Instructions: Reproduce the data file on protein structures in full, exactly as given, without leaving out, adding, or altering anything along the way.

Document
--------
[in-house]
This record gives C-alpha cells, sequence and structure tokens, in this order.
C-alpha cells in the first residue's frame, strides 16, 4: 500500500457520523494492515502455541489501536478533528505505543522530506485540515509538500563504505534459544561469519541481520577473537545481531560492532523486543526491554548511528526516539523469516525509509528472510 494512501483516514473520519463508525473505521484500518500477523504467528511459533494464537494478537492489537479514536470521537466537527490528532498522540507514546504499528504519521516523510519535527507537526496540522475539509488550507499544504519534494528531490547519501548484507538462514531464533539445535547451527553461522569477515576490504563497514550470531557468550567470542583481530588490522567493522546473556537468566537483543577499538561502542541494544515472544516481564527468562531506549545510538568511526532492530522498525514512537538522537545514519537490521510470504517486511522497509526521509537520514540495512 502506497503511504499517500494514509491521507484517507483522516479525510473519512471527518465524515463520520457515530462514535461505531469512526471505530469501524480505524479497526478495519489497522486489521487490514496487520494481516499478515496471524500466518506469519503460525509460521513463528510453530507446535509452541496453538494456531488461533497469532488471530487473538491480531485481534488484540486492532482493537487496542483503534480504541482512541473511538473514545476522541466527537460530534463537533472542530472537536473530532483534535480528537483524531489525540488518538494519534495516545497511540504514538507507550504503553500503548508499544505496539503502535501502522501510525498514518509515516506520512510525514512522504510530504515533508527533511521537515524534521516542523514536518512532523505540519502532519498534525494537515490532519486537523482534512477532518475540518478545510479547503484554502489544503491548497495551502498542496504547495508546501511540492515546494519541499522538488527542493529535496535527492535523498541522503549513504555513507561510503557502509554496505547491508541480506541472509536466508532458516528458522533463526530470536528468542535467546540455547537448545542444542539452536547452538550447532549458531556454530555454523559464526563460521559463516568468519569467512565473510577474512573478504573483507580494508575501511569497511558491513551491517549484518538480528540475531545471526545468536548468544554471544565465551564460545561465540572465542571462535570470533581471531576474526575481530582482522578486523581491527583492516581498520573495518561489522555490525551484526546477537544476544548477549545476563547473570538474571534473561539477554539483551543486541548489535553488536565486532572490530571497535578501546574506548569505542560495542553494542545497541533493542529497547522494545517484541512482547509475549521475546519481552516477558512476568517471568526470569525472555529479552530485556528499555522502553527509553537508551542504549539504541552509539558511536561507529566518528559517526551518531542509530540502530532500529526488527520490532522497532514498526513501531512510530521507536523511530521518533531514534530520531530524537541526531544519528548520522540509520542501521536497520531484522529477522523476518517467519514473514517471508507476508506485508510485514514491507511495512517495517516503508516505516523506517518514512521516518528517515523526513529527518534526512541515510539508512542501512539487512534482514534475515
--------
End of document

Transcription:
[in-house]
This record gives C-alpha cells, sequence and structure tokens, in this order.
C-alpha cells in the first residue's frame, strides 16, 4: 500500500457520523494492515502455541489501536478533528505505543522530506485540515509538500563504505534459544561469519541481520577473537545481531560492532523486543526491554548511528526516539523469516525509509528472510 494512501483516514473520519463508525473505521484500518500477523504467528511459533494464537494478537492489537479514536470521537466537527490528532498522540507514546504499528504519521516523510519535527507537526496540522475539509488550507499544504519534494528531490547519501548484507538462514531464533539445535547451527553461522569477515576490504563497514550470531557468550567470542583481530588490522567493522546473556537468566537483543577499538561502542541494544515472544516481564527468562531506549545510538568511526532492530522498525514512537538522537545514519537490521510470504517486511522497509526521509537520514540495512 502506497503511504499517500494514509491521507484517507483522516479525510473519512471527518465524515463520520457515530462514535461505531469512526471505530469501524480505524479497526478495519489497522486489521487490514496487520494481516499478515496471524500466518506469519503460525509460521513463528510453530507446535509452541496453538494456531488461533497469532488471530487473538491480531485481534488484540486492532482493537487496542483503534480504541482512541473511538473514545476522541466527537460530534463537533472542530472537536473530532483534535480528537483524531489525540488518538494519534495516545497511540504514538507507550504503553500503548508499544505496539503502535501502522501510525498514518509515516506520512510525514512522504510530504515533508527533511521537515524534521516542523514536518512532523505540519502532519498534525494537515490532519486537523482534512477532518475540518478545510479547503484554502489544503491548497495551502498542496504547495508546501511540492515546494519541499522538488527542493529535496535527492535523498541522503549513504555513507561510503557502509554496505547491508541480506541472509536466508532458516528458522533463526530470536528468542535467546540455547537448545542444542539452536547452538550447532549458531556454530555454523559464526563460521559463516568468519569467512565473510577474512573478504573483507580494508575501511569497511558491513551491517549484518538480528540475531545471526545468536548468544554471544565465551564460545561465540572465542571462535570470533581471531576474526575481530582482522578486523581491527583492516581498520573495518561489522555490525551484526546477537544476544548477549545476563547473570538474571534473561539477554539483551543486541548489535553488536565486532572490530571497535578501546574506548569505542560495542553494542545497541533493542529497547522494545517484541512482547509475549521475546519481552516477558512476568517471568526470569525472555529479552530485556528499555522502553527509553537508551542504549539504541552509539558511536561507529566518528559517526551518531542509530540502530532500529526488527520490532522497532514498526513501531512510530521507536523511530521518533531514534530520531530524537541526531544519528548520522540509520542501521536497520531484522529477522523476518517467519514473514517471508507476508506485508510485514514491507511495512517495517516503508516505516523506517518514512521516518528517515523526513529527518534526512541515510539508512542501512539487512534482514534475515